A year-round resident of New Mexico’s high mountain meadows, the highly imperiled Sacramento Mountains checkerspot butterfly relies wholly on the integrity of its remarkably limited range. Unfortunately, the New Mexico Wildlife Conservation Act doesn’t recognize insects as wildlife, so this butterfly is afforded no protections under state laws. With the butterfly facing a number of impending threats, the Center filed a citizen petition to list the species under the Endangered Species Act in 1999.
Despite an initial finding that endangered status may be warranted, the U.S. Fish and Wildlife Service took no action on our petition. In response to a follow-up lawsuit we filed, the Service proposed to guarantee the butterfly and its critical habitat full protection. Yet this proposal was later withdrawn.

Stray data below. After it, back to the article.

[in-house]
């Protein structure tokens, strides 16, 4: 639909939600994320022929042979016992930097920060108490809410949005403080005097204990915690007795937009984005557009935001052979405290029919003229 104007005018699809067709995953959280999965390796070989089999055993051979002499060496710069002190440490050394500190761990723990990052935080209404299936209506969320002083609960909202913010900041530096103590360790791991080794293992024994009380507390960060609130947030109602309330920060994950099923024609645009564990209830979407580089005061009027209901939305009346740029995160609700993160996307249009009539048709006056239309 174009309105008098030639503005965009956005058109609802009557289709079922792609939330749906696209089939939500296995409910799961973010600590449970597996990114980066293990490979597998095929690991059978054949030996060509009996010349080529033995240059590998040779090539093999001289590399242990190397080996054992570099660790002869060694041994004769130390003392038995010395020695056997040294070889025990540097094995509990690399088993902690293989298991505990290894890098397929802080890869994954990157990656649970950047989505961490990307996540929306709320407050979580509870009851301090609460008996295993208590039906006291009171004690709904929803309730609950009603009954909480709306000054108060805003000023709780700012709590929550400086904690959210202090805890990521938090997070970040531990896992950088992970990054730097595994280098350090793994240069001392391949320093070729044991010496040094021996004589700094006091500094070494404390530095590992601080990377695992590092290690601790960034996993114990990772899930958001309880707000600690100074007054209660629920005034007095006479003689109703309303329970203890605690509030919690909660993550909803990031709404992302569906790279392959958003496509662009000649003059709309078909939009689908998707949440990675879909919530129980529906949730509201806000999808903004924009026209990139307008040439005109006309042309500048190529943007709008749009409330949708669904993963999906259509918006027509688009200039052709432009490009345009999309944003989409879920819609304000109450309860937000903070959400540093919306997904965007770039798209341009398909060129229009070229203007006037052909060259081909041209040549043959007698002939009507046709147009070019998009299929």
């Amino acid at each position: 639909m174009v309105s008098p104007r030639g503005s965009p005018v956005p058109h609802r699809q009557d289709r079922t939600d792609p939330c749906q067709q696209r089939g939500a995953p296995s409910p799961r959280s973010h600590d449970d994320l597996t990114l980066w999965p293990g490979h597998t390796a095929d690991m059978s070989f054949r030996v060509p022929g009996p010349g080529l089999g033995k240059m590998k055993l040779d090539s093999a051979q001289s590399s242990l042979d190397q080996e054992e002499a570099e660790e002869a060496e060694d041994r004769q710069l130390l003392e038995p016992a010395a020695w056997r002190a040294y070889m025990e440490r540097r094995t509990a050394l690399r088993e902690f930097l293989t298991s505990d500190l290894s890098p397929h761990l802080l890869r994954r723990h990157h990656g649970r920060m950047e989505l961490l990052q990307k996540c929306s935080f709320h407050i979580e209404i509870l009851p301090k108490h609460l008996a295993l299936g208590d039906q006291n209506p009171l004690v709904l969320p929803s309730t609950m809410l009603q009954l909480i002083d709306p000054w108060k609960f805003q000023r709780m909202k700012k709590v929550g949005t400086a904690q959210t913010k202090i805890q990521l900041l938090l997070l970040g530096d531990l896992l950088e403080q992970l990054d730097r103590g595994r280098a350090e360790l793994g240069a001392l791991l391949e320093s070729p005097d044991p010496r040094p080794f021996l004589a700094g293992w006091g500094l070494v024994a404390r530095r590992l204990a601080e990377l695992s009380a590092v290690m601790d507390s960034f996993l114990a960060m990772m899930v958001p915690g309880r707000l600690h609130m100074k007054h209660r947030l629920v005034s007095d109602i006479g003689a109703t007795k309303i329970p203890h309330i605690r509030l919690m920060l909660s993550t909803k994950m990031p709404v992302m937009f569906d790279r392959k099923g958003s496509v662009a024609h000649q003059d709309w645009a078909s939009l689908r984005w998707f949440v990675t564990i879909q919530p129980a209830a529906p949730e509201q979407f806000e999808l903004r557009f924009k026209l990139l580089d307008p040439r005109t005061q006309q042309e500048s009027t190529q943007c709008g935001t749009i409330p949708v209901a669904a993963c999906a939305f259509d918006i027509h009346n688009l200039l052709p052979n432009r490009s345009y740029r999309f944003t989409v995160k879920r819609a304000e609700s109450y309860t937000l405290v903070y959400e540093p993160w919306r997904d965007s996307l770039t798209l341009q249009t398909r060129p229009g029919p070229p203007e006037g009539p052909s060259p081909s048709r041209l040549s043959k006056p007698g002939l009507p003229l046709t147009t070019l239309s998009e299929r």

Nearly a decade after the initial petition, and with the Sacramento Mountains checkerspot butterfly still lacking federal protection, we again petitioned the Service to take this species under its wing and finally protect it under the Endangered Species Act. The petition also requested emergency protection from pesticide spraying planned for a majority of the butterfly’s private-lands habitat. The spraying was delayed but not stopped, and our listing request was denied. Again, we filed suit against the Service for its negligence in failing to protect the species, and in April 2008, we reached a settlement with the agency requiring it to make a finding on our petition by late November 2008.
Meanwhile, we have successfully appealed a proposal to sell important checkerspot butterfly habitat in the Lincoln National Forest to the town of Cloudcroft for development.
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1998 federal listing petition
Contact: Noah Greenwald